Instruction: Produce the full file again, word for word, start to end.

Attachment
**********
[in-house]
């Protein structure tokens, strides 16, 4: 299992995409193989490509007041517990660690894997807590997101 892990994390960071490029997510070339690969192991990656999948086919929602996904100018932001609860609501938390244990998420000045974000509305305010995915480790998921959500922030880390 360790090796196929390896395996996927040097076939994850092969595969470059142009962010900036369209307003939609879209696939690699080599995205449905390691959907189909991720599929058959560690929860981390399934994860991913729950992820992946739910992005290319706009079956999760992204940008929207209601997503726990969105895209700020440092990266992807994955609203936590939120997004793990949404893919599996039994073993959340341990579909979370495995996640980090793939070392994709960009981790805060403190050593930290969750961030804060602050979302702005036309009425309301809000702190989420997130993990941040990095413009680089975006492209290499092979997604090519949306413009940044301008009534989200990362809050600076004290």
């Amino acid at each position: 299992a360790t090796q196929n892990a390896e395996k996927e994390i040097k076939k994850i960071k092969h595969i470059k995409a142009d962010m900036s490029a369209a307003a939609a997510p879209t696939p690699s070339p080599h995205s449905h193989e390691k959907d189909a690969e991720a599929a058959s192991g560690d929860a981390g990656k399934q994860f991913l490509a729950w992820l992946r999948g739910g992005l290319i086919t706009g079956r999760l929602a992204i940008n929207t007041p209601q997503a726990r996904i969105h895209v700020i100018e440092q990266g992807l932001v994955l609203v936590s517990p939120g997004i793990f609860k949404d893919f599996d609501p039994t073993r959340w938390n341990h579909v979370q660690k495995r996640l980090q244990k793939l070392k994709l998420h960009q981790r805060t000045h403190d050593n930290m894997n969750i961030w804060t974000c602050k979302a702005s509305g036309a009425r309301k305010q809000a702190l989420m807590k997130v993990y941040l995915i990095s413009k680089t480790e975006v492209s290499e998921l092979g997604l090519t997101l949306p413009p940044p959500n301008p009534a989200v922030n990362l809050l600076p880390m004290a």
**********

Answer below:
[in-house]
């Protein structure tokens, strides 16, 4: 299992995409193989490509007041517990660690894997807590997101 892990994390960071490029997510070339690969192991990656999948086919929602996904100018932001609860609501938390244990998420000045974000509305305010995915480790998921959500922030880390 360790090796196929390896395996996927040097076939994850092969595969470059142009962010900036369209307003939609879209696939690699080599995205449905390691959907189909991720599929058959560690929860981390399934994860991913729950992820992946739910992005290319706009079956999760992204940008929207209601997503726990969105895209700020440092990266992807994955609203936590939120997004793990949404893919599996039994073993959340341990579909979370495995996640980090793939070392994709960009981790805060403190050593930290969750961030804060602050979302702005036309009425309301809000702190989420997130993990941040990095413009680089975006492209290499092979997604090519949306413009940044301008009534989200990362809050600076004290």
């Amino acid at each position: 299992a360790t090796q196929n892990a390896e395996k996927e994390i040097k076939k994850i960071k092969h595969i470059k995409a142009d962010m900036s490029a369209a307003a939609a997510p879209t696939p690699s070339p080599h995205s449905h193989e390691k959907d189909a690969e991720a599929a058959s192991g560690d929860a981390g990656k399934q994860f991913l490509a729950w992820l992946r999948g739910g992005l290319i086919t706009g079956r999760l929602a992204i940008n929207t007041p209601q997503a726990r996904i969105h895209v700020i100018e440092q990266g992807l932001v994955l609203v936590s517990p939120g997004i793990f609860k949404d893919f599996d609501p039994t073993r959340w938390n341990h579909v979370q660690k495995r996640l980090q244990k793939l070392k994709l998420h960009q981790r805060t000045h403190d050593n930290m894997n969750i961030w804060t974000c602050k979302a702005s509305g036309a009425r309301k305010q809000a702190l989420m807590k997130v993990y941040l995915i990095s413009k680089t480790e975006v492209s290499e998921l092979g997604l090519t997101l949306p413009p940044p959500n301008p009534a989200v922030n990362l809050l600076p880390m004290a």